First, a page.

“That’s why we don’t have Kings and Queens anymore — it’s a roll of the genetic dice,” said Nell Minow, vice chair with ValueEdge Advisors, a shareholder advocacy firm. “We’ve seen in companies like Motorola and Anheuser Busch that it hasn’t worked out to continue to pass the baton from generation to generation.”

You could just as easily make the claim that relations to the founding members of a business have more reason to want to see a company thrive. The Ford family’s track record also hasn’t been all been that bad. Imperfect, to be sure, but comparatively successful at avoiding drama when you consider other automotive dynasties throughout history.

That’s assuming the Fords are actually being groomed for something greater, which Minow argued is probably the case. Henry Ford III isn’t being given a cushy position where he can quietly earn a paycheck until his inheritance comes in. He’s having to work as a go-between for investors and the business — a task we do not envy.

“Investor relations is the best place that you can put somebody that you’re trying to groom for leadership because they are going to be dealing with complaints all the time,” Minow said. “It will give him a real reality check.”

Meanwhile, Ford English has a comparatively easy position on the Rivian board, though it’s not an unimportant placement. She also worked a stint in the automaker’s mobility arm, giving her a taste for the industry. “I was originally hesitant to join Ford because I don’t have a technical background and it’s a company built upon engineering,” she said in 2018. “But I knew what I could bring to the company and I was very aware of those skills.”

What do you think? It’s not like Ford has a history of elevating familial relations without some skin in the game, but it does have a history of promoting them. Are the subset of investors attempting to uncouple that legacy on the right track, or is this all just a distraction from Ford’s real problems?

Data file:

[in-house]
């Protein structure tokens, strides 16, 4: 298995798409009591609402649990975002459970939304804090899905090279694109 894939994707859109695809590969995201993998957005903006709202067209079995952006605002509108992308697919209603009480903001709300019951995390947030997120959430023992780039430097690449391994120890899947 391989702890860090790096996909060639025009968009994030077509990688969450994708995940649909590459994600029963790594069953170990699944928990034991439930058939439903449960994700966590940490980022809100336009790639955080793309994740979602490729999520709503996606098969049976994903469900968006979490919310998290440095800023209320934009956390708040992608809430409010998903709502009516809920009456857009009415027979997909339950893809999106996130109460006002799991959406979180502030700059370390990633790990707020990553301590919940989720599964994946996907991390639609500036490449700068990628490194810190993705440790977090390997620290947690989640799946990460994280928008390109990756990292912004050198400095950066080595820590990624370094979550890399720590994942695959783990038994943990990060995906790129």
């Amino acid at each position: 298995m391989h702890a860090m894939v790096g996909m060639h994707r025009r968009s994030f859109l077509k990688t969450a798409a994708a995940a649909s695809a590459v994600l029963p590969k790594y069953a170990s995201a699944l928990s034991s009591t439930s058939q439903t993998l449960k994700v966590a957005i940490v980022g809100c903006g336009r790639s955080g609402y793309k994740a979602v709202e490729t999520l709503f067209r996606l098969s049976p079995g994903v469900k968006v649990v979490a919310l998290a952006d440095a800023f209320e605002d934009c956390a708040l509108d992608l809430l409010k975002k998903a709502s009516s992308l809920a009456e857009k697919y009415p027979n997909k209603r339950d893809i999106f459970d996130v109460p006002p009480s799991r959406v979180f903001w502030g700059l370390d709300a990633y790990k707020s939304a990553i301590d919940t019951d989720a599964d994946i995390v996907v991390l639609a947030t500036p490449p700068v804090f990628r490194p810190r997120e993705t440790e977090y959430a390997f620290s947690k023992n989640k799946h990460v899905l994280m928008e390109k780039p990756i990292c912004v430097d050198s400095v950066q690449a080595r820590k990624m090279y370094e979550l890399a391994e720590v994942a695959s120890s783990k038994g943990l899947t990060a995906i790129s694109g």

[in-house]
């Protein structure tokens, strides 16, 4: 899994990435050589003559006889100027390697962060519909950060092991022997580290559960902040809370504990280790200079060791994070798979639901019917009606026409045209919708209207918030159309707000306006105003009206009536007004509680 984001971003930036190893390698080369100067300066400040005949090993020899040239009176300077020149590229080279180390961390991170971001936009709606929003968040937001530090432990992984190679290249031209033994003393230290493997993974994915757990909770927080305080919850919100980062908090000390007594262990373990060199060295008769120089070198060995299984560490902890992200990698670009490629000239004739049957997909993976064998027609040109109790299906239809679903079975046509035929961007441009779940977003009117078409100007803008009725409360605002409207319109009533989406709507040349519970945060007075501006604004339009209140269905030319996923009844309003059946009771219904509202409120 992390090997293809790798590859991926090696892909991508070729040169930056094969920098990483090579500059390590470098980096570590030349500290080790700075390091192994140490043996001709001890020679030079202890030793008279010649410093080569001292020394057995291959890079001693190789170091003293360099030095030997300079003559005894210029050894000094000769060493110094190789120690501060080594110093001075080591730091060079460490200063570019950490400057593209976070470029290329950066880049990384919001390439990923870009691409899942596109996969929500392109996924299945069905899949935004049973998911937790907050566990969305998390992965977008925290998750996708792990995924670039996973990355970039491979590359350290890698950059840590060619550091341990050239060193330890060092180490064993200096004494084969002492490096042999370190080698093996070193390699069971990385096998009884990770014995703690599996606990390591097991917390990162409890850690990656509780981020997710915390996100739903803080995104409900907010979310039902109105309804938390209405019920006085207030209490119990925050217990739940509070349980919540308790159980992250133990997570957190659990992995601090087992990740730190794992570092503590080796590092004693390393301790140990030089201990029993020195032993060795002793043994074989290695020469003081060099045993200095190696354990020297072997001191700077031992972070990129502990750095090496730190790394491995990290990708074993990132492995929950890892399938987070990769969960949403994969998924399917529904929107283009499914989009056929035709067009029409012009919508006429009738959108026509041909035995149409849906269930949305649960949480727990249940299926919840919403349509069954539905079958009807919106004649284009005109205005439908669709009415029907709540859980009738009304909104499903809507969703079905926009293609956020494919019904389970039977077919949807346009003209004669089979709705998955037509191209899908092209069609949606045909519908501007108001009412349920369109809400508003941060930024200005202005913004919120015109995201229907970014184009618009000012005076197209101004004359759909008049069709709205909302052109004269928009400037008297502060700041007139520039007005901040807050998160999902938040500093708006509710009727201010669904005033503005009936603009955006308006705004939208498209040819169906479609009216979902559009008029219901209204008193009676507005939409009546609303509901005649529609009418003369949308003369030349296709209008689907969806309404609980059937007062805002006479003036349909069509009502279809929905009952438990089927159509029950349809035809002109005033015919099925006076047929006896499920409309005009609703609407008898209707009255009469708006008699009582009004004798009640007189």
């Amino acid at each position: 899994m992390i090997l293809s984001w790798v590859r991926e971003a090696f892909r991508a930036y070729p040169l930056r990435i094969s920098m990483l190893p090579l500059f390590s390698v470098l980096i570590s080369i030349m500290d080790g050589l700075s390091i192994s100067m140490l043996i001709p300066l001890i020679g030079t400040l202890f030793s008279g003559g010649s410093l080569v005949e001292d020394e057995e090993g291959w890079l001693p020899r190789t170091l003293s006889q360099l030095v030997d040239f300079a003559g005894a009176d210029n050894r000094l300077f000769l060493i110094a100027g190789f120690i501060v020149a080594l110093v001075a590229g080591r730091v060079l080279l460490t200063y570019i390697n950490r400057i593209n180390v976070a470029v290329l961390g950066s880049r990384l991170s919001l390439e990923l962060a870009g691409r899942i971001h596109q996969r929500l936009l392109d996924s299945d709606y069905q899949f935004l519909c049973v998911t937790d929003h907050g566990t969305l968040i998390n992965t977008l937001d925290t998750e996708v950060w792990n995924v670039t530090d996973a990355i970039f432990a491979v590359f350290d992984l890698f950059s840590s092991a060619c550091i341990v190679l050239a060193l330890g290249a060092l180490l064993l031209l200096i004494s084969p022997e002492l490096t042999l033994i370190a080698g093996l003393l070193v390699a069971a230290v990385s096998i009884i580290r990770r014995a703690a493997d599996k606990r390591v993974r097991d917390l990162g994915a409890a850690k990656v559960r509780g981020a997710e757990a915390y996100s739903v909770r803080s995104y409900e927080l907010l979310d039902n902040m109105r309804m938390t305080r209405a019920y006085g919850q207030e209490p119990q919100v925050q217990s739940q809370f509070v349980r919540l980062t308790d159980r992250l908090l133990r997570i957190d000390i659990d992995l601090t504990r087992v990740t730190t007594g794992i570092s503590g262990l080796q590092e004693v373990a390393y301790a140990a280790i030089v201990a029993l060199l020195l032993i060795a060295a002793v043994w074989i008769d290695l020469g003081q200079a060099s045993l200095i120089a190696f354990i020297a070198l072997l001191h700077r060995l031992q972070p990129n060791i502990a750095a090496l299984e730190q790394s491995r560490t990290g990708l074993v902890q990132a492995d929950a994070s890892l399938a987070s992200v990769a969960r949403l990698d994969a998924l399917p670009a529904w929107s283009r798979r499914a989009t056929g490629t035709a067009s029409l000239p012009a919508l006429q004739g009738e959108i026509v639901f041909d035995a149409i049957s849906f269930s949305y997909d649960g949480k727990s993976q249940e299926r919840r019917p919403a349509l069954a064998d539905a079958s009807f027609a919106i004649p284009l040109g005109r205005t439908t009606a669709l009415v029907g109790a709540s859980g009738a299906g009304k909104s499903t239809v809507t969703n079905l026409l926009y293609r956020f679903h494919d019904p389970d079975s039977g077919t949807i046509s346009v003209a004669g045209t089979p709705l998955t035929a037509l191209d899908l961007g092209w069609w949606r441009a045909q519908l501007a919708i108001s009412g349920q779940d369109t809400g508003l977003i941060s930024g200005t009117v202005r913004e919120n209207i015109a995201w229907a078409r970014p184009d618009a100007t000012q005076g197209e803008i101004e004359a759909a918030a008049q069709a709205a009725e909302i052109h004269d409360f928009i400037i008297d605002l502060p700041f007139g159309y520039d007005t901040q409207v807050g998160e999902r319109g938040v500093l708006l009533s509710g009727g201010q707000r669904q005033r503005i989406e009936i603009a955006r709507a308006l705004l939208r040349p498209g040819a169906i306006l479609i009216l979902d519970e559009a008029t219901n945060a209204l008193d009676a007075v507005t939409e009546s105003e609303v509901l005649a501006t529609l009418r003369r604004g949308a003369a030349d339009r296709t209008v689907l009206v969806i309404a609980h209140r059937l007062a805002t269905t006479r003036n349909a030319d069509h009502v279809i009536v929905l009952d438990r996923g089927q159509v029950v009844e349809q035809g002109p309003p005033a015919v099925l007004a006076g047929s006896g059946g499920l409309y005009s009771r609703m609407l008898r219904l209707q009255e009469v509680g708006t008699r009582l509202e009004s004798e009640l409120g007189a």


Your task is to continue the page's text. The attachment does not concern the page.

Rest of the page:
[Images: Ford Motor Co.]

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2 of 29 comments
  • HotPotato HotPotato on May 16, 2020

    Worked for Toyota. Didn't work for Wang Labs. We shall see.

  • Jthorner Jthorner on May 18, 2020

    Investors should refuse to buy stock in companies which issue "special voting rights" shares to certain people. Ford was one of the first to pull this trick decades ago, Facebook/Zuckerberg have done it in modern times. In fact, IMO the SEC should simply make this practice illegal. But without that hammer, investors can and should just say no. Why should a bloodline determine who gets top jobs at Ford, or anywhere else?

  • Jpolicke Manufacturers put such little effort into making AM reception sound like anything tolerable to listen to, they may as well drop the pretense and eliminate it altogether. Maybe it's not coincidental that my last car that had decent reception also had a traditional metal stick for its antenna.
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  • Irvingklaws Still listen to AM from time to time. Mostly just to find what's out there, often just after something has cleared all my presets. Lots of christian and rightwing politic talk shows, but there's still music, local news, traffic, and weather. I've found lots of non-English (as a primary language) stations as well. Kind of like local access cable. You can find more local content that can't get air time on the big stations. It can be fun to explore on trips just seek/scanning up and down the dial.
  • Oberkanone AM is choice for traffic reports, local news, and sports. FM is choice for music. I don't own a cell phone. How often is AM radio accessed? Over 90% of drives I use AM at some point.
  • Art Vandelay So half of them voted for the same people that were selling them out and taking bribes? Wow